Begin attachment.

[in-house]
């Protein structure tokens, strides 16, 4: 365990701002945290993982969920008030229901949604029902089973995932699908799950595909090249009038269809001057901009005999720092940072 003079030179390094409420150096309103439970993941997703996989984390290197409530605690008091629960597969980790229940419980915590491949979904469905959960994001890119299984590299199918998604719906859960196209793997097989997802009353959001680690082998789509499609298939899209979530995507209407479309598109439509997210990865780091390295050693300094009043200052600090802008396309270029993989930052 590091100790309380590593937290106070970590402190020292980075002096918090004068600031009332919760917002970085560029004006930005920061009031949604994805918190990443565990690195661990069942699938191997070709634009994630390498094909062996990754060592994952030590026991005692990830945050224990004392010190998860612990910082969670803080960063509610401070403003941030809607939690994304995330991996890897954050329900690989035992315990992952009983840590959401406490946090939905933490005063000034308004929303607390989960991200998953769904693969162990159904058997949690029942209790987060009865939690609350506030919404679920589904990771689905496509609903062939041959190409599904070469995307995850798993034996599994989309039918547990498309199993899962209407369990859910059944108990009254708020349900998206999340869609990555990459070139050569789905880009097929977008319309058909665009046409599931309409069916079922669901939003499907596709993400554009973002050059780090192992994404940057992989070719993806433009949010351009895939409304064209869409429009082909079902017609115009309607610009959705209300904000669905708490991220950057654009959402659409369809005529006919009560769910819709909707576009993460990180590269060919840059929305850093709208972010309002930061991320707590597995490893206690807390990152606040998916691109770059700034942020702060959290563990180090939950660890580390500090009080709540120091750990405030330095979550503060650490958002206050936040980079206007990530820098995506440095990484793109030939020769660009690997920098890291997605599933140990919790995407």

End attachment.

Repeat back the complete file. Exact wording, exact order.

[in-house]
């Protein structure tokens, strides 16, 4: 365990701002945290993982969920008030229901949604029902089973995932699908799950595909090249009038269809001057901009005999720092940072 003079030179390094409420150096309103439970993941997703996989984390290197409530605690008091629960597969980790229940419980915590491949979904469905959960994001890119299984590299199918998604719906859960196209793997097989997802009353959001680690082998789509499609298939899209979530995507209407479309598109439509997210990865780091390295050693300094009043200052600090802008396309270029993989930052 590091100790309380590593937290106070970590402190020292980075002096918090004068600031009332919760917002970085560029004006930005920061009031949604994805918190990443565990690195661990069942699938191997070709634009994630390498094909062996990754060592994952030590026991005692990830945050224990004392010190998860612990910082969670803080960063509610401070403003941030809607939690994304995330991996890897954050329900690989035992315990992952009983840590959401406490946090939905933490005063000034308004929303607390989960991200998953769904693969162990159904058997949690029942209790987060009865939690609350506030919404679920589904990771689905496509609903062939041959190409599904070469995307995850798993034996599994989309039918547990498309199993899962209407369990859910059944108990009254708020349900998206999340869609990555990459070139050569789905880009097929977008319309058909665009046409599931309409069916079922669901939003499907596709993400554009973002050059780090192992994404940057992989070719993806433009949010351009895939409304064209869409429009082909079902017609115009309607610009959705209300904000669905708490991220950057654009959402659409369809005529006919009560769910819709909707576009993460990180590269060919840059929305850093709208972010309002930061991320707590597995490893206690807390990152606040998916691109770059700034942020702060959290563990180090939950660890580390500090009080709540120091750990405030330095979550503060650490958002206050936040980079206007990530820098995506440095990484793109030939020769660009690997920098890291997605599933140990919790995407």